The online magazine on the history and operation of vintage scale model trains in American OO gauge

Monday, May 23, 2011

Two Upgraded Scale-Craft Ten Wheelers

These photos I have been saving for a few months until after the 1937 series hit Scale-Craft. For here we have two very interesting, upgraded examples of their classic 4-6-0, a die cast model introduced in 1937.

The model as produced has several quirks that relate ultimately to choices made by Scale-Craft in those early years of die cast models. First we turn to the boiler front or more properly the area on the side of the smoke box leading down to the cylinders. What Scale-Craft did was fill the area with a slanted area. This choice makes the area look a bit odd. In their advertising Scale-Craft built the models in such a way as to not point out the problem but if you were to opt for a silver smoke box then it would be really obvious.

So what OO pioneer Howard Winther did was cut the area out. Click on any of the photos for a closer view. It could not have been easy to do back in those days long before Dremel tools. He did this on both locomotives. The first one, lettered for his road, I would take to be his first attempt at correcting this, and I will come back to the one at the end of this article shortly.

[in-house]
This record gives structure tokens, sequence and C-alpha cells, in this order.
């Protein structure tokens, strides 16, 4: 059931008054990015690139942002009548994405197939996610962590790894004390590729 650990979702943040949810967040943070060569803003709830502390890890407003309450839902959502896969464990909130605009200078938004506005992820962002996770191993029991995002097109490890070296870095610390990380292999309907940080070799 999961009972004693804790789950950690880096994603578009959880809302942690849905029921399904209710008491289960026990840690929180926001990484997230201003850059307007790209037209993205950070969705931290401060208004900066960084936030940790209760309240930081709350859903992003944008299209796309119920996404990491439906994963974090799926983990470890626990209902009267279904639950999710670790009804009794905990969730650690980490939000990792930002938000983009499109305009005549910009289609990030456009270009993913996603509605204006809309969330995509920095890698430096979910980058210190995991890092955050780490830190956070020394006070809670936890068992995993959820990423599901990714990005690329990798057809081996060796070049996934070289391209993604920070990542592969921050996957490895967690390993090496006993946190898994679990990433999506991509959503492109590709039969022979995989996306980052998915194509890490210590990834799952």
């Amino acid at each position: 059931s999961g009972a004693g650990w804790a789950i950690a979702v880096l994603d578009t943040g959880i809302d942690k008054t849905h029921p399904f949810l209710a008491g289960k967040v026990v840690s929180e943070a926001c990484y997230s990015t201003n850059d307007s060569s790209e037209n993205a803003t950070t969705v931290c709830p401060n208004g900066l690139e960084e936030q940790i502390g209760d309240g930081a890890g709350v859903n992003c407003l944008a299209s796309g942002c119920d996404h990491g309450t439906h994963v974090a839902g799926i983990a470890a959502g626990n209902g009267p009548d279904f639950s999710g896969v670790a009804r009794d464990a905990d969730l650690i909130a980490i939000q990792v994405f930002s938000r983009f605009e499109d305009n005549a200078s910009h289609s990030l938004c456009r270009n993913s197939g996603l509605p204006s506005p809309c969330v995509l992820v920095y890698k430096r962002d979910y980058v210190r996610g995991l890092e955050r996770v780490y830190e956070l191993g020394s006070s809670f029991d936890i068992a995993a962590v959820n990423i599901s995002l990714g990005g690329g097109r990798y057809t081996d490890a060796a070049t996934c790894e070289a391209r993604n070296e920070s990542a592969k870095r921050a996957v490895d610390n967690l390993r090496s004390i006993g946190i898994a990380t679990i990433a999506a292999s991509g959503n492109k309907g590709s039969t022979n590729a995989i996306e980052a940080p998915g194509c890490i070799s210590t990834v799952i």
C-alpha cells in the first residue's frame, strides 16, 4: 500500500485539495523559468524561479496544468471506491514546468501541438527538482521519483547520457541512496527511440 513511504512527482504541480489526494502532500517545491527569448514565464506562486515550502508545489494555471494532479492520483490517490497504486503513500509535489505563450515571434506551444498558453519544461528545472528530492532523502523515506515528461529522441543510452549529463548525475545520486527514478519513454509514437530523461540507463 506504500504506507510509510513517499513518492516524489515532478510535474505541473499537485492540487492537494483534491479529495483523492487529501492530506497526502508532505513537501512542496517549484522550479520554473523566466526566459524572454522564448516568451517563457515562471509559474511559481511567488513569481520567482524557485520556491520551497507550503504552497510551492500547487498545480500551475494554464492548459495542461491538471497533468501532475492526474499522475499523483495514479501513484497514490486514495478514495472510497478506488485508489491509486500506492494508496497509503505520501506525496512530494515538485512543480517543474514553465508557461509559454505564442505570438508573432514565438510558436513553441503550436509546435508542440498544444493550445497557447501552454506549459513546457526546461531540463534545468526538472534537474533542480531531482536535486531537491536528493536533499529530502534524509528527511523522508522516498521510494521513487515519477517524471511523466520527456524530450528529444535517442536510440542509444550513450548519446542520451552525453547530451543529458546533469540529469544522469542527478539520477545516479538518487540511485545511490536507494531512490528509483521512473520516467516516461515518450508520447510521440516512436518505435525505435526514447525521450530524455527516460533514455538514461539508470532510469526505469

Notice also the firebox under the cab. This is his own extension; that area was blank—very blank—on the stock version.

Next turn your attention to the tender. If you look at a stock tender (such as here) you will see that it is short. Really short, a little odd looking really. I have long thought about taking two tenders and splicing them for height but that would be a lot of work to cut and grind and fit the castings together. Instead, Winther opted to add a piece about 1/8” thick under the body casting of the tender. You did not notice it until I pointed it out, right? I have another tender this has been done to (prior to my owning it) and that tender is now behind a S-C 4-4-2 model that I have in progress. This is a very good upgrade to this tender.

Finally, on this second model he has gone a step further and filled in under the smoke box so that the boiler is actually round. On the first model, Bergen & Essex 25, he left a hole there that is not very visible but there. Again, not easy work and done very nicely. These are a couple of the best examples of this model out there.

Both engines have the later style S-C motor but appear to have their earlier production brass drivers. And there are more detail changes that could be mentioned such as moving the bell to a new location. Certainly Howard Winther took these stock model engines and made them into models that stand apart.

Thanks again to the Winther family for sharing these great photos. I have more from them and will be coming back to them every couple weeks.

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